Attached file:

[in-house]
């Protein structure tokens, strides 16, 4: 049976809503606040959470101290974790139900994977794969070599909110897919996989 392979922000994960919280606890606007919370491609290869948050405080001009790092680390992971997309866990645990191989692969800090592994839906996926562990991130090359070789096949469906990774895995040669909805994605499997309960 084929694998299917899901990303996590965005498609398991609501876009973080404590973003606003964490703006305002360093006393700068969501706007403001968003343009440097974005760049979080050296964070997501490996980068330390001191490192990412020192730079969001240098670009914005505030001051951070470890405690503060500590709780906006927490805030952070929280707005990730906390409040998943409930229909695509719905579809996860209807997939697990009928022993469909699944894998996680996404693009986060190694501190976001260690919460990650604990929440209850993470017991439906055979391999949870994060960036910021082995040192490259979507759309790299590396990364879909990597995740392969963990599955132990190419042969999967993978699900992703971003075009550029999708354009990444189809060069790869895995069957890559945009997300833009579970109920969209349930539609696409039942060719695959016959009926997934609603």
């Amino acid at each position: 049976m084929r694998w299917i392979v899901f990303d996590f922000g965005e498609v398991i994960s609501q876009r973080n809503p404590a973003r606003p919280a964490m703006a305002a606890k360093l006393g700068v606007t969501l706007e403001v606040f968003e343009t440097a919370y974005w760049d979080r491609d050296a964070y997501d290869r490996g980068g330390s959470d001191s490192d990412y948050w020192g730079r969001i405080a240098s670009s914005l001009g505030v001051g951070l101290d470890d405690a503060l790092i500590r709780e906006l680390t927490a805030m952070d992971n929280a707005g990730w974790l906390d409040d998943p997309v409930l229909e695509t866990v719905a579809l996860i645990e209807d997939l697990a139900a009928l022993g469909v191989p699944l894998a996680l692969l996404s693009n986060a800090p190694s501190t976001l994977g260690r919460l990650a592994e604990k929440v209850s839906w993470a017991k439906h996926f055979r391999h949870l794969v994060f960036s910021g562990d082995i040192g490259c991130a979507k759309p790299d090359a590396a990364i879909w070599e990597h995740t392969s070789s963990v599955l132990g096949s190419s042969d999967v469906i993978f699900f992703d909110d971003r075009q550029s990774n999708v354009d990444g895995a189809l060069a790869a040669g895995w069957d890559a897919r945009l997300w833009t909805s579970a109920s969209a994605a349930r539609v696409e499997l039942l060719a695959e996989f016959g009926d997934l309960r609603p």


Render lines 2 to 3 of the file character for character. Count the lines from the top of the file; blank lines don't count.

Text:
């Protein structure tokens, strides 16, 4: 049976809503606040959470101290974790139900994977794969070599909110897919996989 392979922000994960919280606890606007919370491609290869948050405080001009790092680390992971997309866990645990191989692969800090592994839906996926562990991130090359070789096949469906990774895995040669909805994605499997309960 084929694998299917899901990303996590965005498609398991609501876009973080404590973003606003964490703006305002360093006393700068969501706007403001968003343009440097974005760049979080050296964070997501490996980068330390001191490192990412020192730079969001240098670009914005505030001051951070470890405690503060500590709780906006927490805030952070929280707005990730906390409040998943409930229909695509719905579809996860209807997939697990009928022993469909699944894998996680996404693009986060190694501190976001260690919460990650604990929440209850993470017991439906055979391999949870994060960036910021082995040192490259979507759309790299590396990364879909990597995740392969963990599955132990190419042969999967993978699900992703971003075009550029999708354009990444189809060069790869895995069957890559945009997300833009579970109920969209349930539609696409039942060719695959016959009926997934609603």
């Amino acid at each position: 049976m084929r694998w299917i392979v899901f990303d996590f922000g965005e498609v398991i994960s609501q876009r973080n809503p404590a973003r606003p919280a964490m703006a305002a606890k360093l006393g700068v606007t969501l706007e403001v606040f968003e343009t440097a919370y974005w760049d979080r491609d050296a964070y997501d290869r490996g980068g330390s959470d001191s490192d990412y948050w020192g730079r969001i405080a240098s670009s914005l001009g505030v001051g951070l101290d470890d405690a503060l790092i500590r709780e906006l680390t927490a805030m952070d992971n929280a707005g990730w974790l906390d409040d998943p997309v409930l229909e695509t866990v719905a579809l996860i645990e209807d997939l697990a139900a009928l022993g469909v191989p699944l894998a996680l692969l996404s693009n986060a800090p190694s501190t976001l994977g260690r919460l990650a592994e604990k929440v209850s839906w993470a017991k439906h996926f055979r391999h949870l794969v994060f960036s910021g562990d082995i040192g490259c991130a979507k759309p790299d090359a590396a990364i879909w070599e990597h995740t392969s070789s963990v599955l132990g096949s190419s042969d999967v469906i993978f699900f992703d909110d971003r075009q550029s990774n999708v354009d990444g895995a189809l060069a790869a040669g895995w069957d890559a897919r945009l997300w833009t909805s579970a109920s969209a994605a349930r539609v696409e499997l039942l060719a695959e996989f016959g009926d997934l309960r609603p």